President Barack Obama
President Barack Obama puts FBI in charge of responding to cyberattacks Yuri Gripas/AFP/Getty Images

The White House has put the FBI in charge of responding to any cyberattack against the government, major US organisations or companies, under a new directive approved by President Barack Obama.

"As with terrorism, because it's not always clear who is the actor, the FBI will take the lead," said White House counter-terrorism adviser Lisa Monaco at a cyber conference, the Wall Street Journal reports. "This directive establishes a clear framework to coordinate the government's response to such incidents."

Numbered PPD-41, the directive gives companies and the public an idea of which agencies will respond to specific types of cyberattacks such as a banking security breach or an assault targeting a power grid to take it offline.

"It spells out which federal agencies are responsible," Monaco said. "And it will help answer a question heard too often from corporations and citizens alike — 'In the wake of an attack, who do I call for help?'"

While the FBI will take the lead in investigating national security and criminal breaches, the Department of Homeland Security will assist companies that have been hacked and help them reduce the impact and reach of the attack. The Cyber Intelligence Integration Centre will be tasked with gathering information about a cyber-incident to help identify who initiated the assault.

The directive also features a five-level grading system for cyberattacks, ranging from level zero to level 5. According to a source "familiar with the policy discussions", no known incident has reached Level 5 yet, Reuters reports.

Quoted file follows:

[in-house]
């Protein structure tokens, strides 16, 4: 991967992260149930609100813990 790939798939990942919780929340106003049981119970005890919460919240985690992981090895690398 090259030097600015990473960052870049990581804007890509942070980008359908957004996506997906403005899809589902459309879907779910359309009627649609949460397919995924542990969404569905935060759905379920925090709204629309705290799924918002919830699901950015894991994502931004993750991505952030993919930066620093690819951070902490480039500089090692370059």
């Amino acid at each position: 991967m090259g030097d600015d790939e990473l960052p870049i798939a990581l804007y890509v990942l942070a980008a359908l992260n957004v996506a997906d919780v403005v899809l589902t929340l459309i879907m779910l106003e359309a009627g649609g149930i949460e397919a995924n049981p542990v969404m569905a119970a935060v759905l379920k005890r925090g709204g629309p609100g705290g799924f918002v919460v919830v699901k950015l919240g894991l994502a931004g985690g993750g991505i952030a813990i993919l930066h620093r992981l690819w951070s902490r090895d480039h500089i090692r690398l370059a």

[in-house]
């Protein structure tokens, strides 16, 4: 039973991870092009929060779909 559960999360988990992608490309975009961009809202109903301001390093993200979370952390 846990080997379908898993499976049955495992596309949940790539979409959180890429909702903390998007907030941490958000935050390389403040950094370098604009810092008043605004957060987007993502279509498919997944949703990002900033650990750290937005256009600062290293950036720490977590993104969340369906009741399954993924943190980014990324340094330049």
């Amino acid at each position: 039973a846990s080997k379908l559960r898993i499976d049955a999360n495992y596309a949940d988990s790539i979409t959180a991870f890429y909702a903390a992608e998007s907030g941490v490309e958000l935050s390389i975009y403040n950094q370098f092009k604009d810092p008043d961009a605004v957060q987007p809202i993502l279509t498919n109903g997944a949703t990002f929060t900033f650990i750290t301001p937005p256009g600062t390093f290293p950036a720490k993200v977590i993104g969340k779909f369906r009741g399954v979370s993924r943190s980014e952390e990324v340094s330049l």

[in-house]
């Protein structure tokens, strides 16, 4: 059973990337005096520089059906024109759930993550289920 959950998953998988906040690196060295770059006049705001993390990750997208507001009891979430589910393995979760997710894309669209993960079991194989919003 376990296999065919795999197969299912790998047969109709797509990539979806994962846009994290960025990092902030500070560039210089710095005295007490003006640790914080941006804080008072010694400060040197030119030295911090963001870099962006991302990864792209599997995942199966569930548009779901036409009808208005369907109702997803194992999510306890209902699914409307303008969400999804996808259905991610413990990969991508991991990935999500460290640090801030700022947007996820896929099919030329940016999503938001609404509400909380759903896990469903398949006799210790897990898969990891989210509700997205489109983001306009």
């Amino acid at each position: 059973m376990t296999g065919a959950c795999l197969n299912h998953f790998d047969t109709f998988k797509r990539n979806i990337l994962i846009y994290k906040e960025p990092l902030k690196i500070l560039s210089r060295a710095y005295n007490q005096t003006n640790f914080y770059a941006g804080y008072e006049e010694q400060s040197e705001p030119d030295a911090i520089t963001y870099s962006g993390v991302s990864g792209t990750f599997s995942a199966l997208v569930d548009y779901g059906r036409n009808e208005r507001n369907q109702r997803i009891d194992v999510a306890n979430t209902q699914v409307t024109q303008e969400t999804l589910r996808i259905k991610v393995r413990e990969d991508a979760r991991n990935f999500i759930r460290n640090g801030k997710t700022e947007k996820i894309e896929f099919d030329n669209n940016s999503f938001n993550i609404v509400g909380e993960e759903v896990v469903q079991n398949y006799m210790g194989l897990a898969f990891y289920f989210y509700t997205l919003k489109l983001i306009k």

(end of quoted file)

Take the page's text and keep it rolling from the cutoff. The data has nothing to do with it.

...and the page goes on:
According to the directive, a "significant cyber incident" is defined as one that is "likely to result in demonstrable harm to the national security interests, foreign relations, or economy of the United States or to the public confidence, civil liberties, or public health and safety of the American people".

However, some current US national security officials, who spoke to Reuters anonymously, have expressed their concerns about the order saying it does not specify how the US should tackle attacks that target infrastructure systems and networks, but do not kill anyone. They added that it does not specify the point at which an attack would warrant a military response.

"Is it worse than what a bomb could do, and if we decide it is, what's the appropriate response?" asked one of the officials.

Reportedly being developed for months, the announcement of the directive comes as the FBI launches an investigation into the alleged Russian hack of the Democratic National Committee. Cyberattacks from both foreign nations and malicious actors targeting the government, private companies and individuals have also been on the rise in recent years as well with attacks becoming increasingly bolder, more sophisticated and costly.

"We are in the midst of a revolution of the cyber threat — one that is growing more persistent, more diverse, more frequent and more dangerous every day," Monaco said.